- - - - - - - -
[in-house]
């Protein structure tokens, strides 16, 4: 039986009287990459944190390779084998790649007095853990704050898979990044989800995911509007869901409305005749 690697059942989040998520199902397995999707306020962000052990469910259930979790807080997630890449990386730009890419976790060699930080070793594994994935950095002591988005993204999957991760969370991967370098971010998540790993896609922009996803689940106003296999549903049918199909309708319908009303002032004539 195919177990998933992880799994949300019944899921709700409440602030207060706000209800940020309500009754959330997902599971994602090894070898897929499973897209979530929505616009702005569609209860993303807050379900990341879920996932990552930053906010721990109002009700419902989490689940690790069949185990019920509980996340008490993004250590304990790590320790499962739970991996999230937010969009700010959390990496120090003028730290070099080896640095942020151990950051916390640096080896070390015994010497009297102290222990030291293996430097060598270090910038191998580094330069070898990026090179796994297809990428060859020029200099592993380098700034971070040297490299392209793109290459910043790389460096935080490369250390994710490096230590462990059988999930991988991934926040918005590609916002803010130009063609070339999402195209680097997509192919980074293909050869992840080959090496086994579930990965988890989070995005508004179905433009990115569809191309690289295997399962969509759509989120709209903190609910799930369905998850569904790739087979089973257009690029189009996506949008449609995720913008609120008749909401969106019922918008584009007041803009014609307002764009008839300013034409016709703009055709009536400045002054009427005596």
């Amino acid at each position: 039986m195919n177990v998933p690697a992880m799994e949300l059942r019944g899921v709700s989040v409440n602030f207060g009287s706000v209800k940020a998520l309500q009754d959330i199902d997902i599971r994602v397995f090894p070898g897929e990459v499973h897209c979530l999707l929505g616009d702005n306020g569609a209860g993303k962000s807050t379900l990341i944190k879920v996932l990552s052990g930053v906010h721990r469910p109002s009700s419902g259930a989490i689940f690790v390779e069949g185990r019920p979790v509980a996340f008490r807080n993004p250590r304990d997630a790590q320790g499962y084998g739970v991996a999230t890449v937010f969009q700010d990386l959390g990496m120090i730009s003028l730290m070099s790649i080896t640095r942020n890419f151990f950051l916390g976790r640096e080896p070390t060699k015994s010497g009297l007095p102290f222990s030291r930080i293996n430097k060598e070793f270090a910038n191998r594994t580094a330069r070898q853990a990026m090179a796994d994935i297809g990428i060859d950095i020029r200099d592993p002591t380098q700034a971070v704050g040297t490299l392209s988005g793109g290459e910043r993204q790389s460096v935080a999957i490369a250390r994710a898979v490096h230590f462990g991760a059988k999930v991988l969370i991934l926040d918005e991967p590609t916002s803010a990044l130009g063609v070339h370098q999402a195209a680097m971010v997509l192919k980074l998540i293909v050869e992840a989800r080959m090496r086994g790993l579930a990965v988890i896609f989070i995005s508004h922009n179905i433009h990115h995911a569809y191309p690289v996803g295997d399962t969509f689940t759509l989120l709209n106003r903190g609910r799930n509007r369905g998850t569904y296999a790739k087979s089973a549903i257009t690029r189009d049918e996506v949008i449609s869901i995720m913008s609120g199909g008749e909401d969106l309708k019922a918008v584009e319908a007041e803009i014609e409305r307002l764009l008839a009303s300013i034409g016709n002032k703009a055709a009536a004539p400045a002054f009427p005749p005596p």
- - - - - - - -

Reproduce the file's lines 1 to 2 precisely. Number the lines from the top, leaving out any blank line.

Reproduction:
[in-house]
């Protein structure tokens, strides 16, 4: 039986009287990459944190390779084998790649007095853990704050898979990044989800995911509007869901409305005749 690697059942989040998520199902397995999707306020962000052990469910259930979790807080997630890449990386730009890419976790060699930080070793594994994935950095002591988005993204999957991760969370991967370098971010998540790993896609922009996803689940106003296999549903049918199909309708319908009303002032004539 195919177990998933992880799994949300019944899921709700409440602030207060706000209800940020309500009754959330997902599971994602090894070898897929499973897209979530929505616009702005569609209860993303807050379900990341879920996932990552930053906010721990109002009700419902989490689940690790069949185990019920509980996340008490993004250590304990790590320790499962739970991996999230937010969009700010959390990496120090003028730290070099080896640095942020151990950051916390640096080896070390015994010497009297102290222990030291293996430097060598270090910038191998580094330069070898990026090179796994297809990428060859020029200099592993380098700034971070040297490299392209793109290459910043790389460096935080490369250390994710490096230590462990059988999930991988991934926040918005590609916002803010130009063609070339999402195209680097997509192919980074293909050869992840080959090496086994579930990965988890989070995005508004179905433009990115569809191309690289295997399962969509759509989120709209903190609910799930369905998850569904790739087979089973257009690029189009996506949008449609995720913008609120008749909401969106019922918008584009007041803009014609307002764009008839300013034409016709703009055709009536400045002054009427005596």